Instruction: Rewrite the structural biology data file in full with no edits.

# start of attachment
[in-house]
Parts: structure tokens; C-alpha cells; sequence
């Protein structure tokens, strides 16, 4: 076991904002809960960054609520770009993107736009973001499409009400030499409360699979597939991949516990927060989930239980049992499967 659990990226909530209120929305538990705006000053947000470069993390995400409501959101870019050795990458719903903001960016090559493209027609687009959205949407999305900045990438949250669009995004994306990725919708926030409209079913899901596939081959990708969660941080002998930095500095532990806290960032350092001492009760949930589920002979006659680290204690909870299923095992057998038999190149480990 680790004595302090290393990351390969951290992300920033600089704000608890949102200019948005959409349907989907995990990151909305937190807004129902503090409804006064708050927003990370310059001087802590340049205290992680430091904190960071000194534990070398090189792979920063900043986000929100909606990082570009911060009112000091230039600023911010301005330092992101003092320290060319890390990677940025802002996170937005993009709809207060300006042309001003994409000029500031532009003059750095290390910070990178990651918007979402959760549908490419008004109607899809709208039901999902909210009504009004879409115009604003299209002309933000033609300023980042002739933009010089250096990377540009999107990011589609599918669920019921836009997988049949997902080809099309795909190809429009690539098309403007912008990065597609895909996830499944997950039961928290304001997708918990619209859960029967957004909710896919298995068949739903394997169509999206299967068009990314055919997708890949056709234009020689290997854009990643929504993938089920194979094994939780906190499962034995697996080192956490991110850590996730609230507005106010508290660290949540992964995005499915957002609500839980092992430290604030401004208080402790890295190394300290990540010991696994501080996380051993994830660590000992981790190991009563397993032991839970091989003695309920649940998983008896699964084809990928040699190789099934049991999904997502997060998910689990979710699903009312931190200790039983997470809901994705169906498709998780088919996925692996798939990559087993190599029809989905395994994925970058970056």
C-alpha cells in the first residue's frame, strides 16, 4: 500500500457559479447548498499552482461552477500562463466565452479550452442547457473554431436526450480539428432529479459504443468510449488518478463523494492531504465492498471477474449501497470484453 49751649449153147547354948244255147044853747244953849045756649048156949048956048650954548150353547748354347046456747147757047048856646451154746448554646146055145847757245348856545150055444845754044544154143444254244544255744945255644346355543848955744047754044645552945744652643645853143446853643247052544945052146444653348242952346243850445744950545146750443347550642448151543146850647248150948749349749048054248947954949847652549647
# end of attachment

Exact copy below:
[in-house]
Parts: structure tokens; C-alpha cells; sequence
């Protein structure tokens, strides 16, 4: 076991904002809960960054609520770009993107736009973001499409009400030499409360699979597939991949516990927060989930239980049992499967 659990990226909530209120929305538990705006000053947000470069993390995400409501959101870019050795990458719903903001960016090559493209027609687009959205949407999305900045990438949250669009995004994306990725919708926030409209079913899901596939081959990708969660941080002998930095500095532990806290960032350092001492009760949930589920002979006659680290204690909870299923095992057998038999190149480990 680790004595302090290393990351390969951290992300920033600089704000608890949102200019948005959409349907989907995990990151909305937190807004129902503090409804006064708050927003990370310059001087802590340049205290992680430091904190960071000194534990070398090189792979920063900043986000929100909606990082570009911060009112000091230039600023911010301005330092992101003092320290060319890390990677940025802002996170937005993009709809207060300006042309001003994409000029500031532009003059750095290390910070990178990651918007979402959760549908490419008004109607899809709208039901999902909210009504009004879409115009604003299209002309933000033609300023980042002739933009010089250096990377540009999107990011589609599918669920019921836009997988049949997902080809099309795909190809429009690539098309403007912008990065597609895909996830499944997950039961928290304001997708918990619209859960029967957004909710896919298995068949739903394997169509999206299967068009990314055919997708890949056709234009020689290997854009990643929504993938089920194979094994939780906190499962034995697996080192956490991110850590996730609230507005106010508290660290949540992964995005499915957002609500839980092992430290604030401004208080402790890295190394300290990540010991696994501080996380051993994830660590000992981790190991009563397993032991839970091989003695309920649940998983008896699964084809990928040699190789099934049991999904997502997060998910689990979710699903009312931190200790039983997470809901994705169906498709998780088919996925692996798939990559087993190599029809989905395994994925970058970056």
C-alpha cells in the first residue's frame, strides 16, 4: 500500500457559479447548498499552482461552477500562463466565452479550452442547457473554431436526450480539428432529479459504443468510449488518478463523494492531504465492498471477474449501497470484453 49751649449153147547354948244255147044853747244953849045756649048156949048956048650954548150353547748354347046456747147757047048856646451154746448554646146055145847757245348856545150055444845754044544154143444254244544255744945255644346355543848955744047754044645552945744652643645853143446853643247052544945052146444653348242952346243850445744950545146750443347550642448151543146850647248150948749349749048054248947954949847652549647